Report: 97% Of Crypto Hacks Were Against DeFi Projects

Chainalysis, a blockchain analyst firm, published a new report on illicit activities on blockchains. It noted that DeFi protocols are the most targeted by hackers and that money laundering has increased in this space in the last two years.

DeFi as Hackers’ Primary Target

Illicit DeFi transactions have increased steadily since the DeFi Boom, which occurred in the summer 2020. Money laundering and DeFi hacking have been the two major criminal activities on such protocols, Chainalysis’ report shows.

The perpetrators stole $1.7 billion in digital assets, 97% of which were from DeFi protocols. Two alarming thefts were responsible for the bulk of the stash: the $600M Ronin bridge attack at the end March and the $320M Wormhole attack in February. The report outlined that, as of 2022, most stolen funds – over $840M – have gone to hackers with ties to North Korea.

DeFi protocols are now able to take in 69% crypto-based funds that are associated with criminal activities.

The report attributed the nature of most such protocols – allowing users to trade one token for another – to the difficulty of tracking the movement of digital assets. Criminals have also found them more attractive due to the absence of KYC requirements for many DeFi projects.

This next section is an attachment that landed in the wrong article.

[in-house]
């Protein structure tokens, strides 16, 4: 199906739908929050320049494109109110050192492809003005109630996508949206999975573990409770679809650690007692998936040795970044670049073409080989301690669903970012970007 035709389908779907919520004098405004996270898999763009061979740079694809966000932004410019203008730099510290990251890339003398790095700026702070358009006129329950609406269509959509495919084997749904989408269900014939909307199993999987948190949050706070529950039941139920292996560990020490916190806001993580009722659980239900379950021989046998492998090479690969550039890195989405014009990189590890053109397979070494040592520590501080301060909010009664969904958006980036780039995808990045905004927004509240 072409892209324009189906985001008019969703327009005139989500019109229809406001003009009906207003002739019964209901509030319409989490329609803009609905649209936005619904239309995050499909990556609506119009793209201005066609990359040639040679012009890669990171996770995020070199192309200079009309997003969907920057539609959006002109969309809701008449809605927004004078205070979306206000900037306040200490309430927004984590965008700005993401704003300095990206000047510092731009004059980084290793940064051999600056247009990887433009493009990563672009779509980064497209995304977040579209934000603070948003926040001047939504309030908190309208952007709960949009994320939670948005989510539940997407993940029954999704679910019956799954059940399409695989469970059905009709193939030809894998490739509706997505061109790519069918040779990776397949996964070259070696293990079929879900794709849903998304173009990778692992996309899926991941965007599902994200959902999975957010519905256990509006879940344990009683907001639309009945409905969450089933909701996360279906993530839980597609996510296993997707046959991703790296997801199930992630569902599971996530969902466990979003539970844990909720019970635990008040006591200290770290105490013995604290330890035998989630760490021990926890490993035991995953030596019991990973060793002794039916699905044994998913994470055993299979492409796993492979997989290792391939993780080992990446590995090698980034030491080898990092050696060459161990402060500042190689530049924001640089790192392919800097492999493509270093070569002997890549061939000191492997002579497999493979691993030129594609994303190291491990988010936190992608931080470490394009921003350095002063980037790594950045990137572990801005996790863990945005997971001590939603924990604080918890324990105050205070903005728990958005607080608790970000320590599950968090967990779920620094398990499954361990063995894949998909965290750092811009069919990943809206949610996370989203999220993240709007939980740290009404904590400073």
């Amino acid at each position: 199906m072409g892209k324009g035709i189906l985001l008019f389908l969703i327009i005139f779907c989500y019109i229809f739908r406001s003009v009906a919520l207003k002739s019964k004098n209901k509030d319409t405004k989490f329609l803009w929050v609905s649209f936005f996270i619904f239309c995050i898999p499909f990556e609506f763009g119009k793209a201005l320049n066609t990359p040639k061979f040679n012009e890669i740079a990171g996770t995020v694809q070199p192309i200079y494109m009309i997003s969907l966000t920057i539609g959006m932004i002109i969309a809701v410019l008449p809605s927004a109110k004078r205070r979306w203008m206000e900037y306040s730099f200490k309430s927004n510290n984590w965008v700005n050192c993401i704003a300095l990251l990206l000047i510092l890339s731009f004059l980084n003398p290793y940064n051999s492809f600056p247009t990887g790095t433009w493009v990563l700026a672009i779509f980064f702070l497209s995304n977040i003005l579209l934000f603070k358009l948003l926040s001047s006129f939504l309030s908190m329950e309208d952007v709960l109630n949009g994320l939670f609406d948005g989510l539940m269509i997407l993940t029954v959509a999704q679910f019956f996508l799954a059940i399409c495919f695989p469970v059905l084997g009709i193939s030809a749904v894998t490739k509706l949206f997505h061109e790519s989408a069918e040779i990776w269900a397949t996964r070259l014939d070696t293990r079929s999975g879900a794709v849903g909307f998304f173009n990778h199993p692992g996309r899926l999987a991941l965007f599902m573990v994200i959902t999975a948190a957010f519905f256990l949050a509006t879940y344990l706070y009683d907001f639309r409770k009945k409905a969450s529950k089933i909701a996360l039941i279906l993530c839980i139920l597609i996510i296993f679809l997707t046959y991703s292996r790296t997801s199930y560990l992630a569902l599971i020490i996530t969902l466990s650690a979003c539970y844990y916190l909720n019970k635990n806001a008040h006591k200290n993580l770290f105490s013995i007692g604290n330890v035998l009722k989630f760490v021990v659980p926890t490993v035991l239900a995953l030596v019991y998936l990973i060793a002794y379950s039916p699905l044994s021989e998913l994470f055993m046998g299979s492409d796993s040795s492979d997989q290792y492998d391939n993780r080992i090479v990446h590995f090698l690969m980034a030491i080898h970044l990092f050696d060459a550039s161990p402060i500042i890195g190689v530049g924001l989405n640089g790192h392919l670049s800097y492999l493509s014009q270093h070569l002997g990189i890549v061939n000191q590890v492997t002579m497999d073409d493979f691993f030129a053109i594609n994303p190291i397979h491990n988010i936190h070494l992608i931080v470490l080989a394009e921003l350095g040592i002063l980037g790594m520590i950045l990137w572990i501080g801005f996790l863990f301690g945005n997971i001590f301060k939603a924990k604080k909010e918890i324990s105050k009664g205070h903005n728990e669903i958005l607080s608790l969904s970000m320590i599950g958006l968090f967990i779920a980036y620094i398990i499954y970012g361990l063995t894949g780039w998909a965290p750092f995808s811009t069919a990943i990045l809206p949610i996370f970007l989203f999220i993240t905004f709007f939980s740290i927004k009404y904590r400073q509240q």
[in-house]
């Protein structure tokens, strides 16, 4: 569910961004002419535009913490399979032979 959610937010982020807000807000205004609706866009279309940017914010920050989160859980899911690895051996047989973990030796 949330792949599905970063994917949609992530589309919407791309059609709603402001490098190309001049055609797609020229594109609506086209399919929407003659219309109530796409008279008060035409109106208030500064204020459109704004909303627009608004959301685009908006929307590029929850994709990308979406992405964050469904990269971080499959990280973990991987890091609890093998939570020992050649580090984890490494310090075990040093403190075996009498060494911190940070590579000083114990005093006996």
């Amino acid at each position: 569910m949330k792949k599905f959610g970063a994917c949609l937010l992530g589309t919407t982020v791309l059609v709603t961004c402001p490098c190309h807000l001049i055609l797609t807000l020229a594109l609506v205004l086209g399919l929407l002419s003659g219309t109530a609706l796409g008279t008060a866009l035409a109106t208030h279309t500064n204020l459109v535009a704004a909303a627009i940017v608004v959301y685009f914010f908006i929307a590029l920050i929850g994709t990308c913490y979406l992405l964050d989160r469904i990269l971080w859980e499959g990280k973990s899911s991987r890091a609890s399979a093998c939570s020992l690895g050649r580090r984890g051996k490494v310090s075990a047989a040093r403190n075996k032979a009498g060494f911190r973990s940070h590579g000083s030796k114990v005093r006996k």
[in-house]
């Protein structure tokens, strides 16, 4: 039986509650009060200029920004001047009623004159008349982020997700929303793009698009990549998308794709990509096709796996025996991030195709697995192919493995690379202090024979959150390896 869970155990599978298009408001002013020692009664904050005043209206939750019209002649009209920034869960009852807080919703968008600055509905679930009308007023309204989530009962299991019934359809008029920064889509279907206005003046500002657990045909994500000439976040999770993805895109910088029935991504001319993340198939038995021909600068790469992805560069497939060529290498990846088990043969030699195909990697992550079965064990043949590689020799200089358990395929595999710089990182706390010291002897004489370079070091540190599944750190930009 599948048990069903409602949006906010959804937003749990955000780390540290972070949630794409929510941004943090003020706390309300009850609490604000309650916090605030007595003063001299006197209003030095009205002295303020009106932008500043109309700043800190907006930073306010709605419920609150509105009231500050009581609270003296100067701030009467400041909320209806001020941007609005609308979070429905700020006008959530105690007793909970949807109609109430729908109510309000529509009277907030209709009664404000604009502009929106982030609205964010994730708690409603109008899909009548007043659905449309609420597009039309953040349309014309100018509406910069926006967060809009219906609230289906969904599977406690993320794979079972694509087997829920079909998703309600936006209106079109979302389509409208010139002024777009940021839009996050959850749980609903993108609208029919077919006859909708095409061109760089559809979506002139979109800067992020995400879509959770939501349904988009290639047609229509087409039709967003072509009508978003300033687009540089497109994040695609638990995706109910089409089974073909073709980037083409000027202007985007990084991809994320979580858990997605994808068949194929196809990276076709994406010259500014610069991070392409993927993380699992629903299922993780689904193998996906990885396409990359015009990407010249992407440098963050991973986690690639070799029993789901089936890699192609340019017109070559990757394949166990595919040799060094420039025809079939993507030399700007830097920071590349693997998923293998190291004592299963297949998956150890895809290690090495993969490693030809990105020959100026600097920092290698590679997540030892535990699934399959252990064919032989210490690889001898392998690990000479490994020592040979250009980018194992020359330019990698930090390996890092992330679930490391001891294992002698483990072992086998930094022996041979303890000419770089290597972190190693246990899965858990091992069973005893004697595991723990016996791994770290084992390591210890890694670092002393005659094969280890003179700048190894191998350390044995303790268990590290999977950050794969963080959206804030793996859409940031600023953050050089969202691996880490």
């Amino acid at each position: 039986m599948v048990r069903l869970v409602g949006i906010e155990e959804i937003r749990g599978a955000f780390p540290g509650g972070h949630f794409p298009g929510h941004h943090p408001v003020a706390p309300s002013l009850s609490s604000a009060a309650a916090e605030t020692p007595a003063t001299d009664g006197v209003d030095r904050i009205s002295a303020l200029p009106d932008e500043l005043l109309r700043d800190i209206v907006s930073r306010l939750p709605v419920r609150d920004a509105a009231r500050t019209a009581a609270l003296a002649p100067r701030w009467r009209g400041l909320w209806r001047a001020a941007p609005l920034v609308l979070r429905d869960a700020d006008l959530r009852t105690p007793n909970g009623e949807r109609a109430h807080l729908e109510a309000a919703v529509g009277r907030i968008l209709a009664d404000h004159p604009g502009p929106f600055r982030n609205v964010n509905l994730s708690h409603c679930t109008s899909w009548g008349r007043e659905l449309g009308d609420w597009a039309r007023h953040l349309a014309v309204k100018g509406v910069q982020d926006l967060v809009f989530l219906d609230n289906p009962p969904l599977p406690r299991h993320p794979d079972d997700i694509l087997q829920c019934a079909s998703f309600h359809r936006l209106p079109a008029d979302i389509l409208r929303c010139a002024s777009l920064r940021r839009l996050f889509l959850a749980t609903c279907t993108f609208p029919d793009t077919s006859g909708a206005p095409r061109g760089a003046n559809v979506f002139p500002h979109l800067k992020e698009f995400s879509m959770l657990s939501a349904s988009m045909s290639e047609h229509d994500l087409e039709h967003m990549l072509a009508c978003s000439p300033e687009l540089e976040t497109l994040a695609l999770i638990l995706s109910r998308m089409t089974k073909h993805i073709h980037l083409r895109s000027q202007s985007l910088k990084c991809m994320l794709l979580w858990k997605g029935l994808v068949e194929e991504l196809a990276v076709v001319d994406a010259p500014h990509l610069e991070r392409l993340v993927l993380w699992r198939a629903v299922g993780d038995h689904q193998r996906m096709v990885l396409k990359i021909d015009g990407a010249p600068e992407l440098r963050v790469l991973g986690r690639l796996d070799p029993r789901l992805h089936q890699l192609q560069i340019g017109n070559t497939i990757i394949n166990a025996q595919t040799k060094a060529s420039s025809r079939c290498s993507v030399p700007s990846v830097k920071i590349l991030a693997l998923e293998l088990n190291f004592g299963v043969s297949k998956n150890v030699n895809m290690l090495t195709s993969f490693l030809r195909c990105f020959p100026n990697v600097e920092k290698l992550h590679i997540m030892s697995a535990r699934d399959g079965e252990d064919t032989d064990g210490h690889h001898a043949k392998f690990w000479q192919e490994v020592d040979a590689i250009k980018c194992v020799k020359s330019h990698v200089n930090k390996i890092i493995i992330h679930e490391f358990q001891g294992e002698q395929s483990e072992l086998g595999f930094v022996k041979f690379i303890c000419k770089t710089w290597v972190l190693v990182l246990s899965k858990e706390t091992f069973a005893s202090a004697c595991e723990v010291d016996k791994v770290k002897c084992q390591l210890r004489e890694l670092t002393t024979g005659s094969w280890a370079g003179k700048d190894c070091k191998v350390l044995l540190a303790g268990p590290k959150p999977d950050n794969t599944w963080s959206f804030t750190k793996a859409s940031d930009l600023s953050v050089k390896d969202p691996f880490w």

This report used the Lazarus Group, a notorious North Korean-linked group that allegedly laundered $91million worth of cryptocurrency last year through several protocols. The group allegedly exchanged stolen tokens to ETH, BTC, transferred them into accounts on centralized trading platforms, and then cashed out the assets.

NFT Wash Trading

Another notable outtake in the report centered on NFT Wash Trading – a form of market manipulation that artificially inflates an illiquid asset. The same entity can control multiple wallets and trade NFTs between them, creating a false impression that there is more demand for the asset than it actually is.

One example was identified that generated 650,000 wETH through manipulation transactions. It stated that the incidents occurred on the same platform because the marketplace paid out incentive rewards for trading NFTs in the form of the platform’s native token.

By simply transacting more frequently between accounts, users could earn additional tokens. NFT collectors might be tricked into believing that the marketplace has more transaction activities than it actually does.

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